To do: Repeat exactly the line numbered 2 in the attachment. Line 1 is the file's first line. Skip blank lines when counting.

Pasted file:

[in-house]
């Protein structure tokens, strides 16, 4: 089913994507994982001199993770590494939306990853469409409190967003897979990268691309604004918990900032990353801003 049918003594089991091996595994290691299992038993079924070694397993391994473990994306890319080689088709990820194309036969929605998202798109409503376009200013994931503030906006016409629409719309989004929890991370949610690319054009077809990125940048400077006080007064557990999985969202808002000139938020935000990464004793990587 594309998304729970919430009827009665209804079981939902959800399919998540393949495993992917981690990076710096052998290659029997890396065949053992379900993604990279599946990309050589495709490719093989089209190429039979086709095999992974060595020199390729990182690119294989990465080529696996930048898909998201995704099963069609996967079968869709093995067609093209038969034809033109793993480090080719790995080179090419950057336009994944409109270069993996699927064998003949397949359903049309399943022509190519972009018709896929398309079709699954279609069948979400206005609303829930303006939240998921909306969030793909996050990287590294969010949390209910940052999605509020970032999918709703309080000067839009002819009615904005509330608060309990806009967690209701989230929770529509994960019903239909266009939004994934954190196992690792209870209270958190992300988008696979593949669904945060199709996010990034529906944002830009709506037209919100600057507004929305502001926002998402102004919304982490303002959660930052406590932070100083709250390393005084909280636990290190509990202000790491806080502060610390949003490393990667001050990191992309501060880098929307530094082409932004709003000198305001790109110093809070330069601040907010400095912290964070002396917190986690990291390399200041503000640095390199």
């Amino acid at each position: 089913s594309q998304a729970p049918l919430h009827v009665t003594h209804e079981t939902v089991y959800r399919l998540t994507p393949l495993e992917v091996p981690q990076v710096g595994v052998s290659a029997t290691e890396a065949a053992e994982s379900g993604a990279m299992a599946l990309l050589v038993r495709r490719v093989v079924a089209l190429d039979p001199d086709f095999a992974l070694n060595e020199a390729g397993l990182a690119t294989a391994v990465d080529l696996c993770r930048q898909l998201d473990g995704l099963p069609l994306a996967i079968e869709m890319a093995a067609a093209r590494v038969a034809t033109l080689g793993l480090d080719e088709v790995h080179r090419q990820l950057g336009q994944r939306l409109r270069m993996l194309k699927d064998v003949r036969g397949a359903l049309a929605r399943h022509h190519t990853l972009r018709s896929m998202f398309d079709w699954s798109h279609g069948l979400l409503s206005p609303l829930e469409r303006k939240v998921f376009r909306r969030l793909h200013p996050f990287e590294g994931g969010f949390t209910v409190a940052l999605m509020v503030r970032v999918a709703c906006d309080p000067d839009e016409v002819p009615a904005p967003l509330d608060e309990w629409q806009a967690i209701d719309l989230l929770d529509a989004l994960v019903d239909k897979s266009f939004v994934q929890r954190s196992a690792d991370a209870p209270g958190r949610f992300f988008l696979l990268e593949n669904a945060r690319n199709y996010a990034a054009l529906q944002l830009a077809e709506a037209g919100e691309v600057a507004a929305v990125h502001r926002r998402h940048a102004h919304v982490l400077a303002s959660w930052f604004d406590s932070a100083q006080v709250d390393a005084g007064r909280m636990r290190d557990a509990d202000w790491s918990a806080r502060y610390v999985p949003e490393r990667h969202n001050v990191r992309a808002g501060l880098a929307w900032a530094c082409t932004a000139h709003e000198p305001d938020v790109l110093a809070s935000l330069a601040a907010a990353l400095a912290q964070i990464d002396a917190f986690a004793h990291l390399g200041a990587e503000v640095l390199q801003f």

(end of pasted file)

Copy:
């Protein structure tokens, strides 16, 4: 089913994507994982001199993770590494939306990853469409409190967003897979990268691309604004918990900032990353801003 049918003594089991091996595994290691299992038993079924070694397993391994473990994306890319080689088709990820194309036969929605998202798109409503376009200013994931503030906006016409629409719309989004929890991370949610690319054009077809990125940048400077006080007064557990999985969202808002000139938020935000990464004793990587 594309998304729970919430009827009665209804079981939902959800399919998540393949495993992917981690990076710096052998290659029997890396065949053992379900993604990279599946990309050589495709490719093989089209190429039979086709095999992974060595020199390729990182690119294989990465080529696996930048898909998201995704099963069609996967079968869709093995067609093209038969034809033109793993480090080719790995080179090419950057336009994944409109270069993996699927064998003949397949359903049309399943022509190519972009018709896929398309079709699954279609069948979400206005609303829930303006939240998921909306969030793909996050990287590294969010949390209910940052999605509020970032999918709703309080000067839009002819009615904005509330608060309990806009967690209701989230929770529509994960019903239909266009939004994934954190196992690792209870209270958190992300988008696979593949669904945060199709996010990034529906944002830009709506037209919100600057507004929305502001926002998402102004919304982490303002959660930052406590932070100083709250390393005084909280636990290190509990202000790491806080502060610390949003490393990667001050990191992309501060880098929307530094082409932004709003000198305001790109110093809070330069601040907010400095912290964070002396917190986690990291390399200041503000640095390199």